A week later, after the results of the test were processed, I went back to career counseling to see the outcomes. As a college freshman blindingly intent on the engineering program, I wasn’t too happy with what I learned. Although already disappointed by the lack of joy that I was encountering as an engineering major, I was even more disappointed with the results of the career match survey. It wasn’t a surprise, then, that engineering was not in my top ten job matches. In fact, engineering scored rather low on the list, which gave some validity to the less-than-amorous feelings I’d been having to the engineering discipline. But—what I couldn’t get over was what my top career matches actually were.
Sitting there smack dab in my top ten matches were jobs I’d never even think of considering: chiropractor, corporate trainer, school counselor, nursing home administrator…on and on. Sure, I definitely could have seen myself as a carpenter. But match number two as a minister? (oddly enough, writing a blog post seems peculiarly similar to writing a sermon). And my top match…an elementary school teacher?!? What?!?!? Are you sure you didn’t mix my results up with someone else?
To my abundant surprise, my top ten career matches were vastly different than expected. As high school me had thought so strongly of his performance in the ‘hard’ disciplines of math and science (my stronger subjects in high school) and had greatly relished his introversion (i.e., I didn’t want a job working with people), he couldn’t have seen himself touching any of those occupations with a ten-foot pole. Opposite of my hard-science, asocial bias, my top ten matches were all very much centered on the social disciplines.
As a college freshman, I found the results so far removed from my expectations that they were amusing, borderline comical. I quickly dismissed the results and switched my major from engineering to…biology (to stay in the sciences, of course). I was not quite ready for such a radical switch from the picture I had of myself as an elitist physical scientist, nor did I believe I would desire such a socially-oriented job either. Sure, engineering was not for me, but even less could I envision myself in those other careers.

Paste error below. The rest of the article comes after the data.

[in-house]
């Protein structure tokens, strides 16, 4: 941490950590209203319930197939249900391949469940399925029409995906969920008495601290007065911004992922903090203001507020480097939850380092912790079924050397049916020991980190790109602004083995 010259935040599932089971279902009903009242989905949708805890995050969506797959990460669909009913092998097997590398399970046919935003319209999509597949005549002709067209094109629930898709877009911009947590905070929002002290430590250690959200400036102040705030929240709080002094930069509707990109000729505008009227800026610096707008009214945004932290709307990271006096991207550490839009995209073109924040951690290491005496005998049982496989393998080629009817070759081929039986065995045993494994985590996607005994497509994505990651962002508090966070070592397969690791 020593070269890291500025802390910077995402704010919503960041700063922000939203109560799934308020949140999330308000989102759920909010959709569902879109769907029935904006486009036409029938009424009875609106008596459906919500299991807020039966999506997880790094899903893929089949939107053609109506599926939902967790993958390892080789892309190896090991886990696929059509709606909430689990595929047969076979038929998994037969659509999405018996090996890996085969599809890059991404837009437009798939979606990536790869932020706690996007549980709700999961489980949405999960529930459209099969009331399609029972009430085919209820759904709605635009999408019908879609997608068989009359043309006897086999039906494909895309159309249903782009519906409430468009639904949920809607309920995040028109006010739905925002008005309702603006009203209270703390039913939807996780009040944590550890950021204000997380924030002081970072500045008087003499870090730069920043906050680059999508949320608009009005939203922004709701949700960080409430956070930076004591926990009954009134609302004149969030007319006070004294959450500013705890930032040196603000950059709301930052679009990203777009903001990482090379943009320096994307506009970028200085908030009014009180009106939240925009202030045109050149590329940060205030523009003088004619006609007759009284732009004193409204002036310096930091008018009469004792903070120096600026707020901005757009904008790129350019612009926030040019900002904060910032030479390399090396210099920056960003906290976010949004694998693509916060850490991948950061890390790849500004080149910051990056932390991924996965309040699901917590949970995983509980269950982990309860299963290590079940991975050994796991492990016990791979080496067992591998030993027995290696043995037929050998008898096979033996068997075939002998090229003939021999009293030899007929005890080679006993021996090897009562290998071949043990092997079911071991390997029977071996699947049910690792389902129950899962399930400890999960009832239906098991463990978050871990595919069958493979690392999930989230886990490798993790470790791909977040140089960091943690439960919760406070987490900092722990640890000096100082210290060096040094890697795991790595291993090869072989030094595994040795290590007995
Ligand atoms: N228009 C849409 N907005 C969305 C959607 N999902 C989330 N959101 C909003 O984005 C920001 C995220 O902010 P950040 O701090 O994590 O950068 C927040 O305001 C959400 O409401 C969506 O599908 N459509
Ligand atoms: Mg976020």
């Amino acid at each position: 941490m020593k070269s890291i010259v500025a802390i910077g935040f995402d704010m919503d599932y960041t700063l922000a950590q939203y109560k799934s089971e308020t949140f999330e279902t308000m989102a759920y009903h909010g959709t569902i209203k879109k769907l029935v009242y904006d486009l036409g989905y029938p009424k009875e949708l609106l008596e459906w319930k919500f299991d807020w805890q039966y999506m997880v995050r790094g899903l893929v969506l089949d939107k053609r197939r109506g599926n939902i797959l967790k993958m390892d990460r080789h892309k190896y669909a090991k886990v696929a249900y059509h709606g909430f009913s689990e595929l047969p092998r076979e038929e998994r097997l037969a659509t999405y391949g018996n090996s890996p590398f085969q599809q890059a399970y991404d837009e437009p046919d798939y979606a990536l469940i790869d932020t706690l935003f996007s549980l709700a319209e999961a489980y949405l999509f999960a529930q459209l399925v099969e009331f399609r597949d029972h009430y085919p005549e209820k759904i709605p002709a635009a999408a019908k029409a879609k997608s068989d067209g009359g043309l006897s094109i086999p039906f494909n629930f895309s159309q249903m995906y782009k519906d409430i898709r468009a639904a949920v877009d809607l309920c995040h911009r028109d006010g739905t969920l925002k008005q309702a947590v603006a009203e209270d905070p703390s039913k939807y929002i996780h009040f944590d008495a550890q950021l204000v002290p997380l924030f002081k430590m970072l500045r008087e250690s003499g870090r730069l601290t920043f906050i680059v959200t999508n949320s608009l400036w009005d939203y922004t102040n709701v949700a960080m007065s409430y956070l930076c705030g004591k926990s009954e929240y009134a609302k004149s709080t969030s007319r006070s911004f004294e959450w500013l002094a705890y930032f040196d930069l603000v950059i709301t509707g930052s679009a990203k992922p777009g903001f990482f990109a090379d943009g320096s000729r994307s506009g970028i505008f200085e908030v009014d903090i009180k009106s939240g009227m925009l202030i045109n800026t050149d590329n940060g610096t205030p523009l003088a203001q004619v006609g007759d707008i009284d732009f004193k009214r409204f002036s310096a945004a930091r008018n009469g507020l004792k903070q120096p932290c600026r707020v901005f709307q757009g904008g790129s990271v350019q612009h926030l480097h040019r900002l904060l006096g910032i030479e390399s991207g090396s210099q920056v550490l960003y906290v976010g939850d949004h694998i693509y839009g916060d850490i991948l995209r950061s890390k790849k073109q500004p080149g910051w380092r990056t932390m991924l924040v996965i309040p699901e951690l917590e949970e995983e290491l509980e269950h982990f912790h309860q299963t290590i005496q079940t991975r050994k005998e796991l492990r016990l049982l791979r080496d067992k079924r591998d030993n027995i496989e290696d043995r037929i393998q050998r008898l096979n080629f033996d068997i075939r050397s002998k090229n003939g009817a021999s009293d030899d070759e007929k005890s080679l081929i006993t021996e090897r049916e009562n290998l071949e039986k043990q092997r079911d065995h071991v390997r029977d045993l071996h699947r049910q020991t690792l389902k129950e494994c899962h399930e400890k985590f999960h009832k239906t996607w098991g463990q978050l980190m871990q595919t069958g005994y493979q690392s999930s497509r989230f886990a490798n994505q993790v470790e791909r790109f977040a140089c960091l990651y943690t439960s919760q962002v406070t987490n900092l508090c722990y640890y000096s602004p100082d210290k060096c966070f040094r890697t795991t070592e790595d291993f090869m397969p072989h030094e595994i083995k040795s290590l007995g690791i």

I tucked the results of that career-matching test away in a folder, somewhat out of personal respect at the mound of high-grade paper it was printed on, and partly out of the sheer curiosity of how wildly unexpected the results were. I mean, c’mon…nursing home administrator?
But reality found a way of having its last laugh on me. Though I shunned the outcome, I nevertheless kept making choices that wound me closer to the results of the test. My majors in biology and environmental studies deepened my love of nature, a passion that I couldn’t help but share with others. So I decided to begin working in the outdoors in a capacity where I could share this passion, first becoming an outdoor guide and then later teaching environmental education. After gaining some experience with youth in education, it wasn’t such a big leap to take on classroom substitute teaching when the circumstances called for filling in a gap in employment. That, of course, led to working in public schools—where the bulk of available assignments come at the elementary level. Thus, out of economic necessity more than sheer personal desire, I found myself working as my top career-match from that test of my freshman year. Inevitably, I have worked as an elementary school teacher.
And you know what? I agreed with the test results. Far from the discordance I felt earlier while in the engineering discipline, I found the elementary job to be meaningful and fulfilling. Being an elementary school teacher was a challenge that I could both accomplish and feel like I was making a positive difference in the world. Somehow the results of that career test snuck up on me. I’m glad they did. Left to my own devices, I wouldn’t even have begun to suspect that I would enjoy such a job.
Maybe there is a degree of validity to all these career tests that we take. After all, I didn’t go out in search of the types of jobs matched for me. Rather, one thing just led to another and I ended up stumbling to results myself.
(Perhaps maybe the results of another career-test will sneak up on me—during graduate school, I took a different career test that gave me the top occupations of nanny, combat soldier, gynecologist, and underwater welder. Of those, I’d take the underwater welder!)
Things Your Substitute Teacher Probably Never Told You
I’m not a certified teacher, nor do I have any training or classroom experience (but I won’t tell the the students this). The field is generally short-staffed, so any decently educated, mature adult can fit the bill. The work itself isn’t lucrative, and the pay isn’t too enticing either. Lots of us working this job are only doing it temporarily until something else comes along. And nothing irritates me quicker than having a student claim that I’m not a ‘real’ teacher.